Chemotherapy at Rex Cancer Center
Chemotherapy, or "chemo," is a type of cancer treatment that uses drugs to stop cancer cells from multiplying. Normal cells grow and die in a controlled way. Cancer cells keep forming without control. While these drugs may be necessary to destroy cancer cells, they can also harm the healthy cells that quickly multiply, which may cause side effects.
Side effects can vary depending on the type and dose of chemotherapy. Some patients may have no side effects, some may have a few, while others may experience nausea, vomiting, fatigue, pain or hair loss.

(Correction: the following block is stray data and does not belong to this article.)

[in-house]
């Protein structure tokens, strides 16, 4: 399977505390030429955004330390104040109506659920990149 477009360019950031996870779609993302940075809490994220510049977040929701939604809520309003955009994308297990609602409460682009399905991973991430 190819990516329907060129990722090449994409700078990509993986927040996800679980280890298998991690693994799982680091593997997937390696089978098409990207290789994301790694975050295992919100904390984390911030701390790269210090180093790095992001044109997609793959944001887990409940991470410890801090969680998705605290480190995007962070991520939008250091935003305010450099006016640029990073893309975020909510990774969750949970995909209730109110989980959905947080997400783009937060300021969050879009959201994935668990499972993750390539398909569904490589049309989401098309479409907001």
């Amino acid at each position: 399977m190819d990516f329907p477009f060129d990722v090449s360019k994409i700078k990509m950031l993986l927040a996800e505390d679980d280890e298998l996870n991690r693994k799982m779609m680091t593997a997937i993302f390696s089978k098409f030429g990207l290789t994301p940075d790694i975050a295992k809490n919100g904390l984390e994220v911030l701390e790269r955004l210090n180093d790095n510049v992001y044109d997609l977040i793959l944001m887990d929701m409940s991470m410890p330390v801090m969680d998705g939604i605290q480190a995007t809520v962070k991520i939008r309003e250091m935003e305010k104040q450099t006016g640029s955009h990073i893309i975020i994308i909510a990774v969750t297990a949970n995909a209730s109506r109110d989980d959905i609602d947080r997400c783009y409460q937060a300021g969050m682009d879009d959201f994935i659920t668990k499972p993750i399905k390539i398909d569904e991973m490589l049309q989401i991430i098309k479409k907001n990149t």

Healthy cells usually recover after chemotherapy, so most side effects gradually go away. The course of therapy depends on the cancer type, the chemotherapy drugs used, the treatment goal and how the patient responds. Treatment can occur every day, every week or every month, and there may be breaks between treatments so that patients can build new healthy cells.
Chemotherapy may be used alone or in conjunction with other therapies, such as surgery or radiation therapy. A treatment plan depends on the patient, treatment goals and type of cancer. It may be part of the treatment plan recommended by your physician. Talk to your physician about how chemotherapy may play a role in your treatment and if it is right for you.
More information about chemotherapy.